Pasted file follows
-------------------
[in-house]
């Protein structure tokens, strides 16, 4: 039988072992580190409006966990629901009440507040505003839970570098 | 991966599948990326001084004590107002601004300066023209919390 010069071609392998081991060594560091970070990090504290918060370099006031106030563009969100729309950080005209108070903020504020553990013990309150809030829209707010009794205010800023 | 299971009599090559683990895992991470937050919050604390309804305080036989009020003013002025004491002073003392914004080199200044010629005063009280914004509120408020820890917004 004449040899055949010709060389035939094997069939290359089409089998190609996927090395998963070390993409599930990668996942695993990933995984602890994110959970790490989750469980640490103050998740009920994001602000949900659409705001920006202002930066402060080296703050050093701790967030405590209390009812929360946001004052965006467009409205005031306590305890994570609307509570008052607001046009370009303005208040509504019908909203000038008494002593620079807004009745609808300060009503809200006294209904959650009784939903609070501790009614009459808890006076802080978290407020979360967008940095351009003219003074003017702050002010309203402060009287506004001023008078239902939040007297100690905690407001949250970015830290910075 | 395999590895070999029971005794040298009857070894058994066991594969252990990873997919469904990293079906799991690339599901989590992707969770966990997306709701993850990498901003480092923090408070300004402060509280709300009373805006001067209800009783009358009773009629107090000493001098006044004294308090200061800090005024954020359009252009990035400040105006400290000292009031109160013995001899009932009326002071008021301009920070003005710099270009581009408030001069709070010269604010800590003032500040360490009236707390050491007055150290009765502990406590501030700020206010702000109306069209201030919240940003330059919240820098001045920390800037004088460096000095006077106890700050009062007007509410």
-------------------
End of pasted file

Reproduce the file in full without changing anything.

[in-house]
């Protein structure tokens, strides 16, 4: 039988072992580190409006966990629901009440507040505003839970570098 | 991966599948990326001084004590107002601004300066023209919390 010069071609392998081991060594560091970070990090504290918060370099006031106030563009969100729309950080005209108070903020504020553990013990309150809030829209707010009794205010800023 | 299971009599090559683990895992991470937050919050604390309804305080036989009020003013002025004491002073003392914004080199200044010629005063009280914004509120408020820890917004 004449040899055949010709060389035939094997069939290359089409089998190609996927090395998963070390993409599930990668996942695993990933995984602890994110959970790490989750469980640490103050998740009920994001602000949900659409705001920006202002930066402060080296703050050093701790967030405590209390009812929360946001004052965006467009409205005031306590305890994570609307509570008052607001046009370009303005208040509504019908909203000038008494002593620079807004009745609808300060009503809200006294209904959650009784939903609070501790009614009459808890006076802080978290407020979360967008940095351009003219003074003017702050002010309203402060009287506004001023008078239902939040007297100690905690407001949250970015830290910075 | 395999590895070999029971005794040298009857070894058994066991594969252990990873997919469904990293079906799991690339599901989590992707969770966990997306709701993850990498901003480092923090408070300004402060509280709300009373805006001067209800009783009358009773009629107090000493001098006044004294308090200061800090005024954020359009252009990035400040105006400290000292009031109160013995001899009932009326002071008021301009920070003005710099270009581009408030001069709070010269604010800590003032500040360490009236707390050491007055150290009765502990406590501030700020206010702000109306069209201030919240940003330059919240820098001045920390800037004088460096000095006077106890700050009062007007509410």